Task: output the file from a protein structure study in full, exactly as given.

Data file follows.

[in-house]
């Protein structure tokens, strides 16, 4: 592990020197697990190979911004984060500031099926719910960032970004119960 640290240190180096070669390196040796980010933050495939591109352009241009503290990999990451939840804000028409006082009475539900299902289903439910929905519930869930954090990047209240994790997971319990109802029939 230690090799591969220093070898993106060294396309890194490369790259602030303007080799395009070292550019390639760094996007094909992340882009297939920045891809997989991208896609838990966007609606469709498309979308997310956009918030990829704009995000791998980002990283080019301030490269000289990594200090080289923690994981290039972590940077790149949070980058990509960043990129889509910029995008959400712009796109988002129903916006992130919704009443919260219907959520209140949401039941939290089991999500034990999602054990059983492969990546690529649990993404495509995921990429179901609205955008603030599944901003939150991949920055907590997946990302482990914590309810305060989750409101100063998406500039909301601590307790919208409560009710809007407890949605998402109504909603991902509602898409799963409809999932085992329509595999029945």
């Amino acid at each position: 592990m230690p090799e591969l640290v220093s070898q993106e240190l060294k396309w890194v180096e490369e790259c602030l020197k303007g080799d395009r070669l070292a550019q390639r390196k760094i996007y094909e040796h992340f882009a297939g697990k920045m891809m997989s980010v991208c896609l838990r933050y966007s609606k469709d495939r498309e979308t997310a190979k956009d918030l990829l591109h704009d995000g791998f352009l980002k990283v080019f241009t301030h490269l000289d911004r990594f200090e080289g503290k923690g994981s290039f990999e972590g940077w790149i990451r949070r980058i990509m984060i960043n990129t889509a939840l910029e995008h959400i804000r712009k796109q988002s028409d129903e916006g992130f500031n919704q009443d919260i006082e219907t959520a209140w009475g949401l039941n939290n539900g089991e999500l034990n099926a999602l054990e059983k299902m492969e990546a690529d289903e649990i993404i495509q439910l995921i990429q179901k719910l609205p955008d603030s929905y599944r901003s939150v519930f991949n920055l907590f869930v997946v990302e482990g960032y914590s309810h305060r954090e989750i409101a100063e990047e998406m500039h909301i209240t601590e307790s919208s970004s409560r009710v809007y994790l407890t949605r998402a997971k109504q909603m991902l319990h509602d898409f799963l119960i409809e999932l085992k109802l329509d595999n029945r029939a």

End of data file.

[in-house]
């Protein structure tokens, strides 16, 4: 592990020197697990190979911004984060500031099926719910960032970004119960 640290240190180096070669390196040796980010933050495939591109352009241009503290990999990451939840804000028409006082009475539900299902289903439910929905519930869930954090990047209240994790997971319990109802029939 230690090799591969220093070898993106060294396309890194490369790259602030303007080799395009070292550019390639760094996007094909992340882009297939920045891809997989991208896609838990966007609606469709498309979308997310956009918030990829704009995000791998980002990283080019301030490269000289990594200090080289923690994981290039972590940077790149949070980058990509960043990129889509910029995008959400712009796109988002129903916006992130919704009443919260219907959520209140949401039941939290089991999500034990999602054990059983492969990546690529649990993404495509995921990429179901609205955008603030599944901003939150991949920055907590997946990302482990914590309810305060989750409101100063998406500039909301601590307790919208409560009710809007407890949605998402109504909603991902509602898409799963409809999932085992329509595999029945």
């Amino acid at each position: 592990m230690p090799e591969l640290v220093s070898q993106e240190l060294k396309w890194v180096e490369e790259c602030l020197k303007g080799d395009r070669l070292a550019q390639r390196k760094i996007y094909e040796h992340f882009a297939g697990k920045m891809m997989s980010v991208c896609l838990r933050y966007s609606k469709d495939r498309e979308t997310a190979k956009d918030l990829l591109h704009d995000g791998f352009l980002k990283v080019f241009t301030h490269l000289d911004r990594f200090e080289g503290k923690g994981s290039f990999e972590g940077w790149i990451r949070r980058i990509m984060i960043n990129t889509a939840l910029e995008h959400i804000r712009k796109q988002s028409d129903e916006g992130f500031n919704q009443d919260i006082e219907t959520a209140w009475g949401l039941n939290n539900g089991e999500l034990n099926a999602l054990e059983k299902m492969e990546a690529d289903e649990i993404i495509q439910l995921i990429q179901k719910l609205p955008d603030s929905y599944r901003s939150v519930f991949n920055l907590f869930v997946v990302e482990g960032y914590s309810h305060r954090e989750i409101a100063e990047e998406m500039h909301i209240t601590e307790s919208s970004s409560r009710v809007y994790l407890t949605r998402a997971k109504q909603m991902l319990h509602d898409f799963l119960i409809e999932l085992k109802l329509d595999n029945r029939a």